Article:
Laurens Street, Hahn Village Shooting (copy)

The Aiken Department of Public Safety and the Aiken County Sheriff's Office responded to a shooting along Laurens Street on Tuesday evening. One person was shot.

We join the nation and the world in the surreal reality, surreality, if you will, where active shooters are part of daily vernacular and the news cycle. Although we have a certain level of confidence that events in California, Texas, Ohio and even Charleston, have little influence on the incidents involving gun violence here in Aiken County, we cannot sit by as a community and turn a blind eye to what’s transpired here over the last week.

Many of our readers may feel distanced from the five shootings that happened locally in three days, but no single resident should disengage from this necessary conversation in Aiken County.

Five shootings in three days. The victims have been male, female, white, black, young and old.

The "it’s not in my backyard" defense ends today.

This is a community problem.

On Tuesday evening, the Aiken Standard hosted a political forum in beautiful downtown Aiken and invited the public to hear from Aiken’s mayor and five City Council candidates. As staff followed a familiar path driving from the Aiken Standard office to the forum, the Hahn Village shooting played out frame by frame like a movie on a reel-to-reel.

One employee reported seeing a family walking down the sidewalk on Laurens Street, another employee heard something on the police scanner as he left the office, another employee saw a body in the street.

The political forum was no longer the news of the night, and the reporters’ instincts took over to cover Aiken’s fourth shooting that week. See, it’s our backyard.

There’s plenty of discussion about headlines these days and demands that media should cover a range of other topics, but what about this topic?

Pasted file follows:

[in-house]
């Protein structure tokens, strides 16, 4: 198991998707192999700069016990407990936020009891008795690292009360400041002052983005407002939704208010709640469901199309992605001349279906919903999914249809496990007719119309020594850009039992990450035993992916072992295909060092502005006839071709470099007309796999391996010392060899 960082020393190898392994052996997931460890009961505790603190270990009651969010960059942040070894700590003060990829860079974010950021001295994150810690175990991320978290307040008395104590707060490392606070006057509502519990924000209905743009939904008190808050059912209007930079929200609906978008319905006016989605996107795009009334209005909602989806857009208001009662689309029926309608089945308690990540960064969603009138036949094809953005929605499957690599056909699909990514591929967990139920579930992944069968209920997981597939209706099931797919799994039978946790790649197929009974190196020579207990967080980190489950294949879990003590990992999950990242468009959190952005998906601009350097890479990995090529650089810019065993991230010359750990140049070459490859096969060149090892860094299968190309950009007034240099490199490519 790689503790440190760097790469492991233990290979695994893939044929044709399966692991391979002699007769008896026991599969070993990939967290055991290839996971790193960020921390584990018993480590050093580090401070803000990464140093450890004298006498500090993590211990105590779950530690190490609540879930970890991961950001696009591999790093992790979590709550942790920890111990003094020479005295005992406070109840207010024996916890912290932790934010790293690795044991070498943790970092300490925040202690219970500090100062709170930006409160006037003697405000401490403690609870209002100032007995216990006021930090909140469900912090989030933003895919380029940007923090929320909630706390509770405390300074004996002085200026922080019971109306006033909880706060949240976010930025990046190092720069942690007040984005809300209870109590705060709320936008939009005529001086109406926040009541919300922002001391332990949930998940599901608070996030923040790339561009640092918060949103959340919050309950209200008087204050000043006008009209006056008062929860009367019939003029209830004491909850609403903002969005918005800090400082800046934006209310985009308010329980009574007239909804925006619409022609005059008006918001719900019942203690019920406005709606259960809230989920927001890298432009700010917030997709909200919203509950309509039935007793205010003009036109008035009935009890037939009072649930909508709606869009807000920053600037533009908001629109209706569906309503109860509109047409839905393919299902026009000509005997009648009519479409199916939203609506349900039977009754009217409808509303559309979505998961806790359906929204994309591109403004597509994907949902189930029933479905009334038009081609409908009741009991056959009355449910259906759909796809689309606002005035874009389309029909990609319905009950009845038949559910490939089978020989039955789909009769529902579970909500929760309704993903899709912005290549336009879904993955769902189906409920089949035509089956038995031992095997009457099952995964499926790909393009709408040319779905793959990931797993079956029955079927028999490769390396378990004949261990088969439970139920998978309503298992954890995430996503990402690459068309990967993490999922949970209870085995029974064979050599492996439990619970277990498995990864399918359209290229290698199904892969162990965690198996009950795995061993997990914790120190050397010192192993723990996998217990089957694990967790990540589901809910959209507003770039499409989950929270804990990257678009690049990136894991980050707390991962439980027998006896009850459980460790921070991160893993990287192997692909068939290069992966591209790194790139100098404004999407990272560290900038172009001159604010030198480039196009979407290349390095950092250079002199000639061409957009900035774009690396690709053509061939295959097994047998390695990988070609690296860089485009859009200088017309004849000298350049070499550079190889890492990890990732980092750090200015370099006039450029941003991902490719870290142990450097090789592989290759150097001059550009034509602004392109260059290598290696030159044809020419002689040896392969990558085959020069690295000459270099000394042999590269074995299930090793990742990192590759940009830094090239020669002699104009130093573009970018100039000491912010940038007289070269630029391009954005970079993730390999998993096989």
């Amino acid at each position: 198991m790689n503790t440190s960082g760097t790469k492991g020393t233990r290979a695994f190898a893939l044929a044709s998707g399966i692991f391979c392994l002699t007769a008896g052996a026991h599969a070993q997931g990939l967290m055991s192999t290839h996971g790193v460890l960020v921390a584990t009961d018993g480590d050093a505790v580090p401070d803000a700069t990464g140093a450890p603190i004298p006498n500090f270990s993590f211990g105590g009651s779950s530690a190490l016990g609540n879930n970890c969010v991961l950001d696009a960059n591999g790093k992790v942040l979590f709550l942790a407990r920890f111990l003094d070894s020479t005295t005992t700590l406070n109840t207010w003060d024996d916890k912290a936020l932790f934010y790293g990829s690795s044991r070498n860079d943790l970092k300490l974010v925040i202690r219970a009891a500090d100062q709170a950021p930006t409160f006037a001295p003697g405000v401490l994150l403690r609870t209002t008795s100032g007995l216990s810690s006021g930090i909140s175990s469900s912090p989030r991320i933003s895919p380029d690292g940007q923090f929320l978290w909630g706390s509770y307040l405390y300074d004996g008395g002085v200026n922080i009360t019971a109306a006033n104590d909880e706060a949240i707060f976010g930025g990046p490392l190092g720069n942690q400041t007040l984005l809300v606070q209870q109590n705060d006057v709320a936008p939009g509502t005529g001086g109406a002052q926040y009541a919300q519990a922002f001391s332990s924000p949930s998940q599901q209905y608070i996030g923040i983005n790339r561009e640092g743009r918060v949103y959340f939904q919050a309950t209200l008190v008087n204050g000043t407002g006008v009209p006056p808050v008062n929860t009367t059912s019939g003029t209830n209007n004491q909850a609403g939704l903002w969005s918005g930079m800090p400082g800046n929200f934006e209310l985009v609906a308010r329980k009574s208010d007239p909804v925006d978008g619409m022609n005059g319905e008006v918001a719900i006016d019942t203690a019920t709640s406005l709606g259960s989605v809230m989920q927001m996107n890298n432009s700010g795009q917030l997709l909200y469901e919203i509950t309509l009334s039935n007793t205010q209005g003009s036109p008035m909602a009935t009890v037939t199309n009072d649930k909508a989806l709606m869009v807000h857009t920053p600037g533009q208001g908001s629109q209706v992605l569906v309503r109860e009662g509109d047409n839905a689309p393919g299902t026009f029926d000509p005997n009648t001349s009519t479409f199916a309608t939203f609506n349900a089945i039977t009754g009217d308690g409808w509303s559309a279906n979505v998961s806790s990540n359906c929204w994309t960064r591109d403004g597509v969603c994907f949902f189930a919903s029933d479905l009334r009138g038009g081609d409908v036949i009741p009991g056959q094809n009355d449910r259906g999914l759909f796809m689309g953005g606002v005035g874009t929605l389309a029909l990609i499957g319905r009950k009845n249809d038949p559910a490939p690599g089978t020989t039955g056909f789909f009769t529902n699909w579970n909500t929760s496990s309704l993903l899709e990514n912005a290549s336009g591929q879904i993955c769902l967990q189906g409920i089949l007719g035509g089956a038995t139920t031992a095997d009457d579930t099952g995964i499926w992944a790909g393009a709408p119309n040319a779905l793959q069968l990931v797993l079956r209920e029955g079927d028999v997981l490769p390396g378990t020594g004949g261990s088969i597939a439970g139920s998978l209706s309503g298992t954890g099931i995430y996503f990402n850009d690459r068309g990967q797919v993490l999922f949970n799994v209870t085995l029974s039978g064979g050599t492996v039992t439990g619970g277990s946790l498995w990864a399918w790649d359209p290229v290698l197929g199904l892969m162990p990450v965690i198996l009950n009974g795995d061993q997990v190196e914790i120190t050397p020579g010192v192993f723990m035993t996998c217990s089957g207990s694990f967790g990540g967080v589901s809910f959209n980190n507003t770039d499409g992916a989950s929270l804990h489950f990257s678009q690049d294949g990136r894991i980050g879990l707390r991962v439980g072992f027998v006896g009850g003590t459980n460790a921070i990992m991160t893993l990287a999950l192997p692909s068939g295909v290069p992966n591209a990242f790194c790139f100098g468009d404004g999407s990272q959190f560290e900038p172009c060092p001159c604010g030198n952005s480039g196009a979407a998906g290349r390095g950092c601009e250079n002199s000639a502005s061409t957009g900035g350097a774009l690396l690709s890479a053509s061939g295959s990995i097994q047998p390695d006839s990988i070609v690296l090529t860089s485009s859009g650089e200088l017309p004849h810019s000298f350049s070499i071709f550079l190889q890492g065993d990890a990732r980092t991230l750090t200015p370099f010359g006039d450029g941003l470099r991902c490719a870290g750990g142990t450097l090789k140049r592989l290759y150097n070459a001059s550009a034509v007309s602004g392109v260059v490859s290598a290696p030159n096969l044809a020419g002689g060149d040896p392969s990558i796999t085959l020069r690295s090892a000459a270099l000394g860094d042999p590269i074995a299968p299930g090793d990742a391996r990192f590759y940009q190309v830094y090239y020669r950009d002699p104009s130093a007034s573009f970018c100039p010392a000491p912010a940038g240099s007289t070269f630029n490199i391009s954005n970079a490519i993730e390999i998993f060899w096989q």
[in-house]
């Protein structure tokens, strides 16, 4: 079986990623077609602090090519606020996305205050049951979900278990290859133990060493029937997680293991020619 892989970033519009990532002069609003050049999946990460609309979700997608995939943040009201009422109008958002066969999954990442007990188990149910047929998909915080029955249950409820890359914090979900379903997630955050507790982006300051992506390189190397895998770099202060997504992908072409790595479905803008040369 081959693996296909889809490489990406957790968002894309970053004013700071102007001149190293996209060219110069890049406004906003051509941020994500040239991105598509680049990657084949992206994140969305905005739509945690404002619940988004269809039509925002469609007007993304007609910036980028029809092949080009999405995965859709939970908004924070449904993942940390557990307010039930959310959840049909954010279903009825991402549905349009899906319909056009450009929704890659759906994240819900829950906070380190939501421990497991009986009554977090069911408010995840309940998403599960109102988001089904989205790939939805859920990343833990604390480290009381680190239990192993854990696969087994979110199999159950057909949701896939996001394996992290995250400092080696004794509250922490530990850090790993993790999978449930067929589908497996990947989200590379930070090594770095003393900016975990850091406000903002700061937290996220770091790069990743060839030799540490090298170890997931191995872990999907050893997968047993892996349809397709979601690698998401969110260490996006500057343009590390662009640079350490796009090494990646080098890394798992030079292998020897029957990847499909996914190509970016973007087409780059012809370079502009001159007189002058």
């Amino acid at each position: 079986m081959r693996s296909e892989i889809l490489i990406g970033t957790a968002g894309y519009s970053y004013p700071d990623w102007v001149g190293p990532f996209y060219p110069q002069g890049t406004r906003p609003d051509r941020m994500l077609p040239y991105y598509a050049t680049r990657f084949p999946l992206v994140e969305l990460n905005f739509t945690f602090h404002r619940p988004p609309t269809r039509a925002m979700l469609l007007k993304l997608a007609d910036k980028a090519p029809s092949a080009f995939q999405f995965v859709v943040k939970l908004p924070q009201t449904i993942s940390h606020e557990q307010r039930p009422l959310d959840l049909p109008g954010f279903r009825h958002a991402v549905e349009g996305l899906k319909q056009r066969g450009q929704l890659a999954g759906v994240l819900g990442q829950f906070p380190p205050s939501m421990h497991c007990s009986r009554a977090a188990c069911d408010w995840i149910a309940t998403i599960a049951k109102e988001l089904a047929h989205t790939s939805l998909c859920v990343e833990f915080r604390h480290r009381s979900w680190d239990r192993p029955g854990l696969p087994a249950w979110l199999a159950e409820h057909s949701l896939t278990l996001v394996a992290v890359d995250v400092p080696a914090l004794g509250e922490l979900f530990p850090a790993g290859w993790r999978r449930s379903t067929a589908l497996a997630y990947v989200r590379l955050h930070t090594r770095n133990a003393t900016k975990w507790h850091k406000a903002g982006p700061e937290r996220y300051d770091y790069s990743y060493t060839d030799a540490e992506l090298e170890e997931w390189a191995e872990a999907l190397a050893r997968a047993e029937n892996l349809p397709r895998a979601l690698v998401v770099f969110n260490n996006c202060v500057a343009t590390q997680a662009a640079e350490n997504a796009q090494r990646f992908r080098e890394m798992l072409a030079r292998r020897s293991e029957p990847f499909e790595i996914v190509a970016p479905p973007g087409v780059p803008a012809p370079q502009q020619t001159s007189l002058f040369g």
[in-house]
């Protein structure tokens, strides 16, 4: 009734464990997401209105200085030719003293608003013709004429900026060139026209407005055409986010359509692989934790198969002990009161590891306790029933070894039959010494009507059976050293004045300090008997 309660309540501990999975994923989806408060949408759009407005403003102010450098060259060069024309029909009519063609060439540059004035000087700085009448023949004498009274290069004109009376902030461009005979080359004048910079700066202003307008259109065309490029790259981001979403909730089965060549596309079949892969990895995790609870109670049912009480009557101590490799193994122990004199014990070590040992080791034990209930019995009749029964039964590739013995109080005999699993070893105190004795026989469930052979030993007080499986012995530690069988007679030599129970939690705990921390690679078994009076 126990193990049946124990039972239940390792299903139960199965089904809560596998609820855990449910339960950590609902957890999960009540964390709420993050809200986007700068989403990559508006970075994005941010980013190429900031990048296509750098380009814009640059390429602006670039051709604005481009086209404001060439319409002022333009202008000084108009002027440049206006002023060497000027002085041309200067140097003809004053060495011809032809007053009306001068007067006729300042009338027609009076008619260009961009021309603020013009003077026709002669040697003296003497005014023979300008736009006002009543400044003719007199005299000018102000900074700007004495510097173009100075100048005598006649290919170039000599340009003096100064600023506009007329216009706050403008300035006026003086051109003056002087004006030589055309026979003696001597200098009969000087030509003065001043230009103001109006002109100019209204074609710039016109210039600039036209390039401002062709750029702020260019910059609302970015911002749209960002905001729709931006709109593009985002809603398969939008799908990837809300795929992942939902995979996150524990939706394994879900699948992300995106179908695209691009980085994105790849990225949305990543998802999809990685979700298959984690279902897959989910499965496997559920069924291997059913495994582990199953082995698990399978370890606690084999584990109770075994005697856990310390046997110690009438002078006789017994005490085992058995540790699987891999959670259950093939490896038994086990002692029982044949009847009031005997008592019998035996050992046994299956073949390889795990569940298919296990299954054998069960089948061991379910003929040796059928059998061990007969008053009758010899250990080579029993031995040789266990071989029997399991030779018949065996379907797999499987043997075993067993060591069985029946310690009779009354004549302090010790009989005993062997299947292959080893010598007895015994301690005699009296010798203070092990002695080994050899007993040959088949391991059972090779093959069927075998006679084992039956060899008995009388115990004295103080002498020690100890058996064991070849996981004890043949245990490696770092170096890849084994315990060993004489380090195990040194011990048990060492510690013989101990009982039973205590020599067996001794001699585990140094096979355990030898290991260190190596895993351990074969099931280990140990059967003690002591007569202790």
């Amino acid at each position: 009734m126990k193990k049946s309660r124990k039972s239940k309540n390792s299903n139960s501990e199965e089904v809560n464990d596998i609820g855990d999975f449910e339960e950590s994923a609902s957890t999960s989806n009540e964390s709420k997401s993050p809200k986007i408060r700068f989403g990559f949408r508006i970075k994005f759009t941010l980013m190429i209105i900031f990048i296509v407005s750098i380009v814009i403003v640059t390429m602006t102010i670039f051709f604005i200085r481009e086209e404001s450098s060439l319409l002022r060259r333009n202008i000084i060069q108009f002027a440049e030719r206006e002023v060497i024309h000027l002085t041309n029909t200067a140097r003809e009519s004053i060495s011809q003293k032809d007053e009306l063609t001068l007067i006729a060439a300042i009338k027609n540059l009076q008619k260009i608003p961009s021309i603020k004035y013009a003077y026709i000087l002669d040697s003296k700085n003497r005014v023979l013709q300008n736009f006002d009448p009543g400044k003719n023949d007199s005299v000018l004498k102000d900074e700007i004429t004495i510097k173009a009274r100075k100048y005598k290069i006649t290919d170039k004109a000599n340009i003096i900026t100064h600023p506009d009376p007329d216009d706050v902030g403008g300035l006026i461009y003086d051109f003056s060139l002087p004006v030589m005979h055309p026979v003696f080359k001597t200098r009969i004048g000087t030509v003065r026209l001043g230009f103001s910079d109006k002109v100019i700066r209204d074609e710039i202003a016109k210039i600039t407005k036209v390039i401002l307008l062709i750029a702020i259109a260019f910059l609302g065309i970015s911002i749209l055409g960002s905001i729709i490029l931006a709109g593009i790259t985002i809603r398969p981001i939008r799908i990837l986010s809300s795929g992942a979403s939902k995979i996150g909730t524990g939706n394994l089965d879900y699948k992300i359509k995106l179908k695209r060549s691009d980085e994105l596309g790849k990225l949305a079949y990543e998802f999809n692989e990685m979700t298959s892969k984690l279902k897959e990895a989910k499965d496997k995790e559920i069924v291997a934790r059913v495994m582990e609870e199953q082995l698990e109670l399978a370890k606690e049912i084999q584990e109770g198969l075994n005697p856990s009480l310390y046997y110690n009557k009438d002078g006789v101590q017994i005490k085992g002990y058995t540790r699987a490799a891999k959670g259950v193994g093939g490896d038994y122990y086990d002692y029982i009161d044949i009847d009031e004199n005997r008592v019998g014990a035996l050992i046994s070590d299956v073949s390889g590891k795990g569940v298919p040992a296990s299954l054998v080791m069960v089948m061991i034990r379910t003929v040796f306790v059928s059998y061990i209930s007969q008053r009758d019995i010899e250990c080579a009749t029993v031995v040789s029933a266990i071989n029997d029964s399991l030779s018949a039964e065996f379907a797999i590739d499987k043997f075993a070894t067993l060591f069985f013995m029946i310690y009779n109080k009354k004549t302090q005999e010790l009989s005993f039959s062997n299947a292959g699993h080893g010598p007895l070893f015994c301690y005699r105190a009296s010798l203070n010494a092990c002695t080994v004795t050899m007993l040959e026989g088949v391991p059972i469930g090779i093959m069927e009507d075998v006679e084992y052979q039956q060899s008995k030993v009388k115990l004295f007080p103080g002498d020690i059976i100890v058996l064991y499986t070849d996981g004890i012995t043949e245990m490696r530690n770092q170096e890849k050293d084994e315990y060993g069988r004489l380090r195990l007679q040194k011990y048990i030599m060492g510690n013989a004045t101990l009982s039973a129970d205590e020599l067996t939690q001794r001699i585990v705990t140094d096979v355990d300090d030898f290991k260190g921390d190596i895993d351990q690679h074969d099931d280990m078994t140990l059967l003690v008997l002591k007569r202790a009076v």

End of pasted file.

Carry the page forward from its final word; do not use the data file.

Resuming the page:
Instead of using the headline “Police: One person shot near Hahn Village in Aiken” perhaps “Man shot while walking down Laurens Street – not gang related” would have at least raised a few eyebrows.

We cannot become numb to violence.

In an article in April, we reported that use of firearms in crimes is increasing as well as arrest rates for drug violations.

Teenagers – 13-, 14-, 15-, 16-, 17-year-olds – in Aiken County are seeing, mirroring and engaging in dangerous lifestyle choices that impact everyone.

We view these issues as areas of concern; however, we also know they are not the only problems in our community.

There is no one singular cause – there are many – and we'll never be able to solve the problems ourselves, but we can inform you – our readers – and encourage community interaction to be part of solutions. 

We cannot ignore what is in front of our face, and neither should you.

This isn’t the first time that we’ve been fed up.

Let’s reflect back to the quake our community experienced in 2011 and 2012 when Aiken Public Safety officers Scotty Richardson and Sandy Rogers were shot and killed within five weeks of one another.

At that time, the Aiken Standard began publishing a series of columns from civic leaders and agency directors suggesting solutions on how to improve our community.

On March 4, 2012, the late Aiken Standard Publisher Scott Hunter wrote, “We do not believe that this presentation will resolve all issues in our community. But the shock of recent events reminds us that we have problems we can’t ignore.”

Aiken County, we have a problem.

Can you help safeguard our future? If you see a wrong, will you help to right it? Will you have the uncomfortable conversation about guns or drugs or will you offer to help someone who may never be able to return the favor?

In this space over the next several months, you’ll see columns from a diverse group of local experts with one focus, what can we do today to improve Aiken’s future?